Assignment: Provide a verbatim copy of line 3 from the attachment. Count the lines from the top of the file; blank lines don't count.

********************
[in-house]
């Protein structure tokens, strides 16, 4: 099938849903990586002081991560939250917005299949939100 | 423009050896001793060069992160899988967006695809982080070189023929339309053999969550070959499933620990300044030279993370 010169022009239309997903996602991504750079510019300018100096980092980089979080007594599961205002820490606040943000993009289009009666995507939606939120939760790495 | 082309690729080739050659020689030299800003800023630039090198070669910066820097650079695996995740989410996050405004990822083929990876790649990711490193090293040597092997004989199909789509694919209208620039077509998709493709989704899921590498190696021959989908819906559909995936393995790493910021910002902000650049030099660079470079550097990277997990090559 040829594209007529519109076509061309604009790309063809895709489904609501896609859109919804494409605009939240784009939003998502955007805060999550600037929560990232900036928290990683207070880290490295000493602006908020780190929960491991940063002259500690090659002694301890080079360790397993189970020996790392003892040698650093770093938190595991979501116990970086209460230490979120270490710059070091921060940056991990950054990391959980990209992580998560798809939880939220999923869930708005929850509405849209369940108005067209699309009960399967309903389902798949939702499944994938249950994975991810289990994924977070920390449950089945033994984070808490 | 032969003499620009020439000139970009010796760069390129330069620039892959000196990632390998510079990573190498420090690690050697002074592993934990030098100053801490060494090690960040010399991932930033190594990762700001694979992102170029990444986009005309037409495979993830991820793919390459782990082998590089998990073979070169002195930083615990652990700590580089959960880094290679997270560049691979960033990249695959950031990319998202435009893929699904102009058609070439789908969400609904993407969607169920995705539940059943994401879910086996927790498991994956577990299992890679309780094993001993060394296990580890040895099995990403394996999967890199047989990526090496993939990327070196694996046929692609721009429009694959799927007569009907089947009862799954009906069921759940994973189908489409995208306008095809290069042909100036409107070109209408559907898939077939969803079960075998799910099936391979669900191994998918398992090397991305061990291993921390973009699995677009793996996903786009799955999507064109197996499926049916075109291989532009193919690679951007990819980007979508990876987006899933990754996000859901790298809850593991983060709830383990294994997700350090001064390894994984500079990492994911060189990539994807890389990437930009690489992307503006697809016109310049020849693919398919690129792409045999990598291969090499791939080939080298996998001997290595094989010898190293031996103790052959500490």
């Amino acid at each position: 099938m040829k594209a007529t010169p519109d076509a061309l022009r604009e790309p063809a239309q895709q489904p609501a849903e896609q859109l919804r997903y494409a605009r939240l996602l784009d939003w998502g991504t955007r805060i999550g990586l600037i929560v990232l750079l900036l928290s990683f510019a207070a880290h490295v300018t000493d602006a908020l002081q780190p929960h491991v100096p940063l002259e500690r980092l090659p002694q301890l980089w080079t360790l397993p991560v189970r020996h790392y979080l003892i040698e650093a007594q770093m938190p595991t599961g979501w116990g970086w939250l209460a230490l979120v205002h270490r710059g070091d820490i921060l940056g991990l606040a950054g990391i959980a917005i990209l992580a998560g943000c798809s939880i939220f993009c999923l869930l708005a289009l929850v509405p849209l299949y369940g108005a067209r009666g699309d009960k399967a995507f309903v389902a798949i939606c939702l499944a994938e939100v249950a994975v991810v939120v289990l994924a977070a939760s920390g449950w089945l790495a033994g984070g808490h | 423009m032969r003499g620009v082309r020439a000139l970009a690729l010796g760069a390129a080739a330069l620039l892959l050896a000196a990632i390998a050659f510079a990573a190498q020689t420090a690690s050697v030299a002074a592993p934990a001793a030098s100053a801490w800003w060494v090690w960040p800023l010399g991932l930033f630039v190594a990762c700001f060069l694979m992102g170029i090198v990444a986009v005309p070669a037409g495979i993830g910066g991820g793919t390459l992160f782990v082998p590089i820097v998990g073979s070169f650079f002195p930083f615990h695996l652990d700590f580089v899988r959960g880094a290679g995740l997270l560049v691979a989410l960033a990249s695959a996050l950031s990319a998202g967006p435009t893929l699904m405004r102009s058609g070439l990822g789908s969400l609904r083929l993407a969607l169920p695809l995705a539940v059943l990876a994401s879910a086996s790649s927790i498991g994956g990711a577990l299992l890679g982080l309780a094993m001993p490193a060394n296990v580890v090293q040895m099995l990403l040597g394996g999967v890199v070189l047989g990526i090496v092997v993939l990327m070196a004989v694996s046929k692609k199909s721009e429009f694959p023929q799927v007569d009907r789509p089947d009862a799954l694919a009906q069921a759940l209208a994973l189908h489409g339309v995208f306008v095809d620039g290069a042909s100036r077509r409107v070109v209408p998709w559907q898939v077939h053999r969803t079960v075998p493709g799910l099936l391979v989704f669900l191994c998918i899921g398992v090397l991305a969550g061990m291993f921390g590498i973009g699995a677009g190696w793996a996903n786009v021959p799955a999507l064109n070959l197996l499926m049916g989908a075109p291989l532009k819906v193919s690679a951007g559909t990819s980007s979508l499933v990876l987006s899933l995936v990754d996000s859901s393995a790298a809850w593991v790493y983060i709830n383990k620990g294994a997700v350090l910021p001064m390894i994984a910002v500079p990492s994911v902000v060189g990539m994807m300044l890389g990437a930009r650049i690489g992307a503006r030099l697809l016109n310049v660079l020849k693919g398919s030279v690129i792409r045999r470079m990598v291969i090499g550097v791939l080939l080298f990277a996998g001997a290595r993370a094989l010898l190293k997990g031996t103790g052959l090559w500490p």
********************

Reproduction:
């Amino acid at each position: 099938m040829k594209a007529t010169p519109d076509a061309l022009r604009e790309p063809a239309q895709q489904p609501a849903e896609q859109l919804r997903y494409a605009r939240l996602l784009d939003w998502g991504t955007r805060i999550g990586l600037i929560v990232l750079l900036l928290s990683f510019a207070a880290h490295v300018t000493d602006a908020l002081q780190p929960h491991v100096p940063l002259e500690r980092l090659p002694q301890l980089w080079t360790l397993p991560v189970r020996h790392y979080l003892i040698e650093a007594q770093m938190p595991t599961g979501w116990g970086w939250l209460a230490l979120v205002h270490r710059g070091d820490i921060l940056g991990l606040a950054g990391i959980a917005i990209l992580a998560g943000c798809s939880i939220f993009c999923l869930l708005a289009l929850v509405p849209l299949y369940g108005a067209r009666g699309d009960k399967a995507f309903v389902a798949i939606c939702l499944a994938e939100v249950a994975v991810v939120v289990l994924a977070a939760s920390g449950w089945l790495a033994g984070g808490h | 423009m032969r003499g620009v082309r020439a000139l970009a690729l010796g760069a390129a080739a330069l620039l892959l050896a000196a990632i390998a050659f510079a990573a190498q020689t420090a690690s050697v030299a002074a592993p934990a001793a030098s100053a801490w800003w060494v090690w960040p800023l010399g991932l930033f630039v190594a990762c700001f060069l694979m992102g170029i090198v990444a986009v005309p070669a037409g495979i993830g910066g991820g793919t390459l992160f782990v082998p590089i820097v998990g073979s070169f650079f002195p930083f615990h695996l652990d700590f580089v899988r959960g880094a290679g995740l997270l560049v691979a989410l960033a990249s695959a996050l950031s990319a998202g967006p435009t893929l699904m405004r102009s058609g070439l990822g789908s969400l609904r083929l993407a969607l169920p695809l995705a539940v059943l990876a994401s879910a086996s790649s927790i498991g994956g990711a577990l299992l890679g982080l309780a094993m001993p490193a060394n296990v580890v090293q040895m099995l990403l040597g394996g999967v890199v070189l047989g990526i090496v092997v993939l990327m070196a004989v694996s046929k692609k199909s721009e429009f694959p023929q799927v007569d009907r789509p089947d009862a799954l694919a009906q069921a759940l209208a994973l189908h489409g339309v995208f306008v095809d620039g290069a042909s100036r077509r409107v070109v209408p998709w559907q898939v077939h053999r969803t079960v075998p493709g799910l099936l391979v989704f669900l191994c998918i899921g398992v090397l991305a969550g061990m291993f921390g590498i973009g699995a677009g190696w793996a996903n786009v021959p799955a999507l064109n070959l197996l499926m049916g989908a075109p291989l532009k819906v193919s690679a951007g559909t990819s980007s979508l499933v990876l987006s899933l995936v990754d996000s859901s393995a790298a809850w593991v790493y983060i709830n383990k620990g294994a997700v350090l910021p001064m390894i994984a910002v500079p990492s994911v902000v060189g990539m994807m300044l890389g990437a930009r650049i690489g992307a503006r030099l697809l016109n310049v660079l020849k693919g398919s030279v690129i792409r045999r470079m990598v291969i090499g550097v791939l080939l080298f990277a996998g001997a290595r993370a094989l010898l190293k997990g031996t103790g052959l090559w500490p």